In a way, yes. However, I am not sure if it is going to be a better film than Crouching Tiger Hidden Dragon, but certainly a very different one. PARK has prepared for it for a long time. In his imagination, he has already completed shooting this film several times. (laughs) Unlike in Crouching Tiger Hidden Dragon where the action is beautiful like a dance, in Memories of the Sword, you will see action that is full of power and emotions.

    - Since you received the prize at Cannes, you are praised as one of the most successful actresses in Korean cinema.

    I only use the expression “the Queen of Cannes” when I want to playfully show off to my husband. I even tell him that I am among the 100 most influential film people selected by Variety. (laughs) But I have a long way to go. I still have to wait and endure. Actors and actresses have to get chosen, it’s not like they choose their roles. Going through marriage and raising a child, I came to think a lot about life as a mother and a wife. I have lived without too much difficultly, both as a person and as an actress, but marriage has made a big difference. Moreover, I now have a child. I have no choice but to mature as a person. I see clearly how insufficient and incompetent I am as a person and an actress. That makes me shaky and even scared. It is the same when I work. I keep asking myself if I can do it well, and become nervous. People who have been with me long enough say that I am just whining, but it’s really how I feel. However, when I actually start working I manage to do it well, but the worries and anxieties are what propel me. (laughs)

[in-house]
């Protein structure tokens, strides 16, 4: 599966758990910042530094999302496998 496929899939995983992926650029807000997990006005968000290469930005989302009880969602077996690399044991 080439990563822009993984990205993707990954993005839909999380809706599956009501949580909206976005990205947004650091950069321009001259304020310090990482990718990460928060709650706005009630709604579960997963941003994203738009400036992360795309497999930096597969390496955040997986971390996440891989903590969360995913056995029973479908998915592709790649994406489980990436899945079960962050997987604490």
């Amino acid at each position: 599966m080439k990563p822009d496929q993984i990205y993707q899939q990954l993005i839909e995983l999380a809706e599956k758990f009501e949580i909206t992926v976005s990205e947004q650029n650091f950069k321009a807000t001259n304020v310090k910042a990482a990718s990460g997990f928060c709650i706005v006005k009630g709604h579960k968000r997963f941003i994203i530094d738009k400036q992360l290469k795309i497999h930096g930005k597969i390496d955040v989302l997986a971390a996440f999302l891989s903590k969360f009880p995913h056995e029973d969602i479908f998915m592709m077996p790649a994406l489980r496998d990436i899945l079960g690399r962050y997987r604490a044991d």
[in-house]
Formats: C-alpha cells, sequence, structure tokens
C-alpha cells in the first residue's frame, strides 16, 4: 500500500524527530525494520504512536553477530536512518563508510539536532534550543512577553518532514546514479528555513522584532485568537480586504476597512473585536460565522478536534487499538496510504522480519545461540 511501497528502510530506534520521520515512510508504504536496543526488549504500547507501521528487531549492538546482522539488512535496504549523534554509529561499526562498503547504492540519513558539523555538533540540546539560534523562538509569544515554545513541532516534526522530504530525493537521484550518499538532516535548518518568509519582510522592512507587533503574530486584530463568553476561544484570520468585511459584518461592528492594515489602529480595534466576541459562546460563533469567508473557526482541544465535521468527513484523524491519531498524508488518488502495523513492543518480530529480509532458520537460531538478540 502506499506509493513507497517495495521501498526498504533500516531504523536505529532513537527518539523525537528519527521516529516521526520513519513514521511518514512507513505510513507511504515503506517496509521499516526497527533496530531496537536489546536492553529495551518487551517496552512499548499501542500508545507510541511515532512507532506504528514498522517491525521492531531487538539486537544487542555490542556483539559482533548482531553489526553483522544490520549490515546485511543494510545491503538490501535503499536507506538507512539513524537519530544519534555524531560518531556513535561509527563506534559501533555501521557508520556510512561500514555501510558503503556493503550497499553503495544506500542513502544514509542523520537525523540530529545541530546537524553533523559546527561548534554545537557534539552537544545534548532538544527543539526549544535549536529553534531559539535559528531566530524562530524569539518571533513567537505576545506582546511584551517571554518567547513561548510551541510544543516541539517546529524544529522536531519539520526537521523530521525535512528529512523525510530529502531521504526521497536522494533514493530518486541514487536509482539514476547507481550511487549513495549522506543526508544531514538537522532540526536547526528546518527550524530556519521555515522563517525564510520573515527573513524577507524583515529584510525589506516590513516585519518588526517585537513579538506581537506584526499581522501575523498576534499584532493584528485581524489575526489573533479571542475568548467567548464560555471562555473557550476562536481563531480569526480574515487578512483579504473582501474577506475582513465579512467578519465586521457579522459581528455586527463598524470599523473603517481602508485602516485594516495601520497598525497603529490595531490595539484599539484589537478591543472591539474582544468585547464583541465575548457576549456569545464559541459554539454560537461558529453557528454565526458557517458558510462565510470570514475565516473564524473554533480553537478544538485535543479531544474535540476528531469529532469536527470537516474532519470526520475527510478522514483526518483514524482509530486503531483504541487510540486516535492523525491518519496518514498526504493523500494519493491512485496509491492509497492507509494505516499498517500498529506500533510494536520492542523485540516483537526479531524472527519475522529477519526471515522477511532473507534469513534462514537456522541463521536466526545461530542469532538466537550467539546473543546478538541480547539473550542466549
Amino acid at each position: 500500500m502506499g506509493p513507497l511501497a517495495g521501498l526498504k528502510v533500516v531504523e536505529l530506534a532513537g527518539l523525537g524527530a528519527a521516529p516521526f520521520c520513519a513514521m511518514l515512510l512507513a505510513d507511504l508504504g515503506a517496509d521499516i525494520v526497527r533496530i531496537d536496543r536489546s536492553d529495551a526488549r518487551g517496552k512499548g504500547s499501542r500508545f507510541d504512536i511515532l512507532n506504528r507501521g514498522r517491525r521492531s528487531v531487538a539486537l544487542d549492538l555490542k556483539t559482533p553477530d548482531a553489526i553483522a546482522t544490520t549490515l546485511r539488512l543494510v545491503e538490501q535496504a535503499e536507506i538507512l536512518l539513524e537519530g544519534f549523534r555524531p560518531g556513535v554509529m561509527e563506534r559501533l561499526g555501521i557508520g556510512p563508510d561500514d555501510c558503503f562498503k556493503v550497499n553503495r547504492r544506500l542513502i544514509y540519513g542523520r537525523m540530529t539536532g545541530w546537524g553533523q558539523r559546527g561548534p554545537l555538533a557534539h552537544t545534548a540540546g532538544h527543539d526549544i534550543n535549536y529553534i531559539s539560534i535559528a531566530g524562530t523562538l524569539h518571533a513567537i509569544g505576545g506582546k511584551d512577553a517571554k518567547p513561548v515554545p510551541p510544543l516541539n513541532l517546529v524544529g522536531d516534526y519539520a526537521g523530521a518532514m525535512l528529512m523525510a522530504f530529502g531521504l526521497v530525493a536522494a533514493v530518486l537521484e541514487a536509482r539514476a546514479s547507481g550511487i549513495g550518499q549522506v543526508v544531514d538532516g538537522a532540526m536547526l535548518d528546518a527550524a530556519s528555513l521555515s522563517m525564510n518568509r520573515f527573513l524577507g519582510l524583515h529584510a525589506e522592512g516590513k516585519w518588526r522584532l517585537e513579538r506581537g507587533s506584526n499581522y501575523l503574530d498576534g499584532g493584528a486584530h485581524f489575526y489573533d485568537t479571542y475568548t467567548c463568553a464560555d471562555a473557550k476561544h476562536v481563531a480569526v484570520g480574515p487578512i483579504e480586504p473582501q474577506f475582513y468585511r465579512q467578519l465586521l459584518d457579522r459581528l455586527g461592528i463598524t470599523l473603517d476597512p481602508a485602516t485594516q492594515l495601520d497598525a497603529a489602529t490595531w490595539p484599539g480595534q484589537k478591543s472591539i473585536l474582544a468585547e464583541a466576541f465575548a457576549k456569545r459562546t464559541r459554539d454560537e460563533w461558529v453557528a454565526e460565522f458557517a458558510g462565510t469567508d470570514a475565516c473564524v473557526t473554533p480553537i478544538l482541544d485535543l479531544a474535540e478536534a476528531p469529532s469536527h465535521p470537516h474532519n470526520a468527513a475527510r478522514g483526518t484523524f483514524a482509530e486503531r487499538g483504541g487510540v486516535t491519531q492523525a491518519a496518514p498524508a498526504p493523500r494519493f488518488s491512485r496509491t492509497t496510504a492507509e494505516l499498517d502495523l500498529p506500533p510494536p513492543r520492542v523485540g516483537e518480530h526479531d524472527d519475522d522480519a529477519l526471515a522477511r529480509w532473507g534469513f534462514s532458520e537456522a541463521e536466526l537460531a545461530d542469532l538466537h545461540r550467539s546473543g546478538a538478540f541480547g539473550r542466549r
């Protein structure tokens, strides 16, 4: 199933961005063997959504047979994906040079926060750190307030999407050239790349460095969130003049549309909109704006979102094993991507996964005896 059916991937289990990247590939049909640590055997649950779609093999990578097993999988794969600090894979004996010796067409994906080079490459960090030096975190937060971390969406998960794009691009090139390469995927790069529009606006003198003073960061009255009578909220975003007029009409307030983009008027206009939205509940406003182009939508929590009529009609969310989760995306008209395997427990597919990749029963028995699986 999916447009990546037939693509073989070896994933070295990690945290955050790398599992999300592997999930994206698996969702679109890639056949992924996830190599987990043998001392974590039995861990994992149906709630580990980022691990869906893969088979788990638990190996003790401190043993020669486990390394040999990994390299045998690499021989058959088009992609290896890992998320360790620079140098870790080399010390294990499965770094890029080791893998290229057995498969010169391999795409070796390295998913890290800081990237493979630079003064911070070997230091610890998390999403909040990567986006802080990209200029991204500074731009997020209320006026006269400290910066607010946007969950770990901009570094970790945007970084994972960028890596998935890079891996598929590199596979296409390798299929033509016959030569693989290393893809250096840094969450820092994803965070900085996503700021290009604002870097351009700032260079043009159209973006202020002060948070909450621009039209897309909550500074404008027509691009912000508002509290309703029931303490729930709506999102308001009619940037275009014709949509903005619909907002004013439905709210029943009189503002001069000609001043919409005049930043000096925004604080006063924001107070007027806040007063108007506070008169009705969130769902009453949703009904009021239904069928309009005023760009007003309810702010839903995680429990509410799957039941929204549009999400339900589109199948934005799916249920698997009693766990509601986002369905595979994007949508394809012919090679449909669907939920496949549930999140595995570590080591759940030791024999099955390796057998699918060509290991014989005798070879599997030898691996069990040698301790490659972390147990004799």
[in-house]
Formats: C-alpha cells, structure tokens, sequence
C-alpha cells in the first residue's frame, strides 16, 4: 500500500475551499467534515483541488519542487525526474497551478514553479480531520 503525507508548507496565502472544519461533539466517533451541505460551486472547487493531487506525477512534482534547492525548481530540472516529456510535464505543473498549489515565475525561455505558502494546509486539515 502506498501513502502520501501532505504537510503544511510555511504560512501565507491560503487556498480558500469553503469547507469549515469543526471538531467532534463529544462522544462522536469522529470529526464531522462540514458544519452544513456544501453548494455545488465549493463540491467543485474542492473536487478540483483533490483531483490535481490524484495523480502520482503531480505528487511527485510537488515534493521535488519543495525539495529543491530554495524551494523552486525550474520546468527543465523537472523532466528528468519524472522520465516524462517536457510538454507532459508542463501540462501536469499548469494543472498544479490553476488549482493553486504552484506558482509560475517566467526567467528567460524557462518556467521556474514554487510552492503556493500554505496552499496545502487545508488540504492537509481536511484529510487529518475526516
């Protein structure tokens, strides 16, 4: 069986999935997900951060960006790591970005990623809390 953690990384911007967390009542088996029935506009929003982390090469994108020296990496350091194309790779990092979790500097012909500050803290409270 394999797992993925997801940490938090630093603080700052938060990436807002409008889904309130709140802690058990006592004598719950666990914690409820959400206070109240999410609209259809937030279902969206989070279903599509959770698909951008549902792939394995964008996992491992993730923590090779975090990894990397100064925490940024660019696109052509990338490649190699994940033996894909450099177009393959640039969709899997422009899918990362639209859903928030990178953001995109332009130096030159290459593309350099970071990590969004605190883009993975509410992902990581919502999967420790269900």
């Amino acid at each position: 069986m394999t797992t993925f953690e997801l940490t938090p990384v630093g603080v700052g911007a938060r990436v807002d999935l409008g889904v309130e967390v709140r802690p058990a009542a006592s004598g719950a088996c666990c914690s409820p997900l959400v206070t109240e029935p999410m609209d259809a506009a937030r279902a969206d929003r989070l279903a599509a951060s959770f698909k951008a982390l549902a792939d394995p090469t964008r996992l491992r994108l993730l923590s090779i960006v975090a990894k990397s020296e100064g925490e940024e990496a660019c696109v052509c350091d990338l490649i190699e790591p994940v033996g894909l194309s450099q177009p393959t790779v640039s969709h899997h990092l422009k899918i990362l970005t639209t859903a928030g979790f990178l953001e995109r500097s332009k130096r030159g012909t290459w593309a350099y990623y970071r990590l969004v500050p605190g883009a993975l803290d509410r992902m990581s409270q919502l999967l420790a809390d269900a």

By SONG Soon-jin